Acorn Squash Soup

Acorn squash soup is a delicious and comforting fall soup!

Today I went to Larriland Farms and bought acorn squash, butternut squash, pumpkins, broccoli, apples, tomatoes, sweet potatoes, and cider.  Phew!  I have a lot of work ahead of me.

Tonight I’m making Acorn Squash Soup (and sipping some Hot Mulled Cider with rum while cooking).  This soup is healthy, rich, with just the right amount of sweetness.  A delicious, comforting fall soup.

Adapted from Canyon Ranch Cooks by Scott Uehlein

Acorn Squash Soup
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Acorn Squash Soup

Acorn squash soup is a delicious and comforting fall soup!
Course Soup
Cuisine American
Prep Time 45 minutes
Cook Time 45 minutes
Total Time 1 hour 30 minutes
Servings 4 -6
Author Jennifer Farley

Ingredients

  • 2 acorn squash, halved and seeded
  • 1 tablespoon extra virgin olive oil
  • 1 cup peeled and chopped carrots
  • 1 cup chopped celery
  • 1 cup chopped onions
  • 1/2 cup chopped leeks, white and pale green parts only
  • 3 cups chicken stock
  • 1/2 teaspoon ground cinnamon
  • 1/4 teaspoon ground or grated nutmeg
  • 1/4 cup maple syrup
  • 1/4 cup half & half

Instructions

  • Preheat oven to 450. Lightly coat a shallow baking pan with olive oil. Arrange squash in baking pan, cut side down, with 1 cup of water. Bake for 45 minutes or until soft. Remove from pan and spoon out the pulp. Transfer pulp to a blender and puree until smooth (or use an immersion blender). Heat the olive oil in a large saucepan, add the remaining vegetables, and cook over medium-low heat until they begin to soften. Add the stock, squash puree, cinnamon and nutmeg. Simmer, covered, for 40 minutes. Stir in the maple syrup and half and half and then simmer, uncovered, for another 5 minutes. Use an immersion blender to smooth, or serve with the yummy bits. Add salt if needed.
  • (If you want to make this vegan, simply swap out the chicken stock for vegetable and the half and half for soy milk)

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About Jennifer Farley

Jennifer graduated from the Culinary Arts program at L’Academie de Cuisine, and has worked professionally as a line cook, pastry chef, and cooking instructor. Her cookbook, The Gourmet Kitchen, was published in 2016 by Simon & Schuster.

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  • Fall is definitely here…as evidenced by all of us culinary bloggers drooling over squash. Literally!

    Have you ever tried cooking, pureeing & canning winter squash? I have lots from the garden & I’m thinking about putting it up for quick use down the road.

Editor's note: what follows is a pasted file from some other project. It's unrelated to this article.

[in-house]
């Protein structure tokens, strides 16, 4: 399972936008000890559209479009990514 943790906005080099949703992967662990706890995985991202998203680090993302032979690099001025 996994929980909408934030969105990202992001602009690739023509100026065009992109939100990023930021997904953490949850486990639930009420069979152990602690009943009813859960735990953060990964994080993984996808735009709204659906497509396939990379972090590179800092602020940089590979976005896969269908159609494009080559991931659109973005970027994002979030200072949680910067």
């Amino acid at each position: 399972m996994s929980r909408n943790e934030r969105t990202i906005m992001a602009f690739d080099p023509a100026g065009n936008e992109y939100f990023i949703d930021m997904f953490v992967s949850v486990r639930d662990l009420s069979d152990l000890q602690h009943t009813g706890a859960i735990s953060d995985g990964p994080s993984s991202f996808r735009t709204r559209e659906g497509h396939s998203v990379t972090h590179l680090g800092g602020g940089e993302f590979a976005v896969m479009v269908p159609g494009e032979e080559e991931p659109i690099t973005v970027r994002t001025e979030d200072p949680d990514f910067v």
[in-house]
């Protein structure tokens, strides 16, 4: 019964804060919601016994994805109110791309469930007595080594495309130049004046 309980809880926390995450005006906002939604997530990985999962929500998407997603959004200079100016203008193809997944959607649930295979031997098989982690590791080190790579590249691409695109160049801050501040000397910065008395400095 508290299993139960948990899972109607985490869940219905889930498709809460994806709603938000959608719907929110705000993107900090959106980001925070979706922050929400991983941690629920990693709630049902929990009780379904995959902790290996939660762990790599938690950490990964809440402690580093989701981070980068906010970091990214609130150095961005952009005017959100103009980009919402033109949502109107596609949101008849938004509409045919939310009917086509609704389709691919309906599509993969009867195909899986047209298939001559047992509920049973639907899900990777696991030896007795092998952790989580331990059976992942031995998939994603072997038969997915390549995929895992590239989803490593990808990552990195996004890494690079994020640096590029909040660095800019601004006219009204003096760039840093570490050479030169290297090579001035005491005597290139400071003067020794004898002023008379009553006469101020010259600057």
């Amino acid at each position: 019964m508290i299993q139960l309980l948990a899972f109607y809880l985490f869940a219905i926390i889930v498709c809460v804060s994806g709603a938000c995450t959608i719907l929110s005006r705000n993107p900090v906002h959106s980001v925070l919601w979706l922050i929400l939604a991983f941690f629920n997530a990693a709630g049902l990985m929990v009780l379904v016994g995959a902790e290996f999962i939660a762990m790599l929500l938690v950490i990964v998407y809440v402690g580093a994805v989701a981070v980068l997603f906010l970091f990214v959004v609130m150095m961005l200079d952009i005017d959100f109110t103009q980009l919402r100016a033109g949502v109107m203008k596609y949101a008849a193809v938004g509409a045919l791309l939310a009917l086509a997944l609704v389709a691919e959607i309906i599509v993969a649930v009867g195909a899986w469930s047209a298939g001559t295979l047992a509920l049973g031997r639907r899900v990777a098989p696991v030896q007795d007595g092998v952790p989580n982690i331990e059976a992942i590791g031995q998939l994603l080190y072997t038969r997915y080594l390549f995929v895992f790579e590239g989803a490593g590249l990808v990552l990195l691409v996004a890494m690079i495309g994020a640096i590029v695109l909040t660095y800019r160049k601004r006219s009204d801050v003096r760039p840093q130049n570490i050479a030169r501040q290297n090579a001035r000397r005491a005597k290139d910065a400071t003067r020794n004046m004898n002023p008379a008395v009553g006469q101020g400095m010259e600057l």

• Hi Savoury – oops I mean Savory!

    Thanks for your comment over on my blog, I’m really chuffed that you liked my photos enough to ask to borrow it. Of course you may and I’d really appreciate the link too.

    When I started the blog a few months back I found it really hard to get the pics right, the food always looked AWFUL. I have a little trick of bringing my finished plate of food over to a bright window and taking the pic there!

    It means you may never have a plate of really hot food again but if you’re worried about pics – natual light is best for food.

    Good luck!

    • I do know about the natural lighting but I keep running into 2 problems at the moment: most of my cooking is done on weeknights and I keep neglecting to buy some simple, cute serving bowls that will photograph well. The ones I have right now are patterned. I do have a decent camera, though! My first attempts have been really rough. I’ll get around to making a real effort; I keep procrastinating but I know it can’t be that difficult.

      Thanks so much! I’ll let you know when I post it!

  • Hi Savory – taking food photos isn’t as easy as it looks. I have found one or two good spots in my apartment where the light is good, and just keep taking my pictures there. Not a lot of variety, but nothing I can really do. Still, the problem I keep having is standing in my light and getting weird shadows.

    Also, in case you haven’t discovered it yet, the “macro” feature (which is on most digital cameras) is wonderful for food. It allows you to get very close. (Usually this setting is indicated by a flower icon).

    • Yeah, all of my kitchen photography attempts have failed so far. The only time I had some decent luck was on vacation in Japan. Gorgeous food that did most of the work for me. I just kept snapping on every setting of my camera until the shots happened! I need to recreate that magic at home. Just need some better dishware and artistry, I think.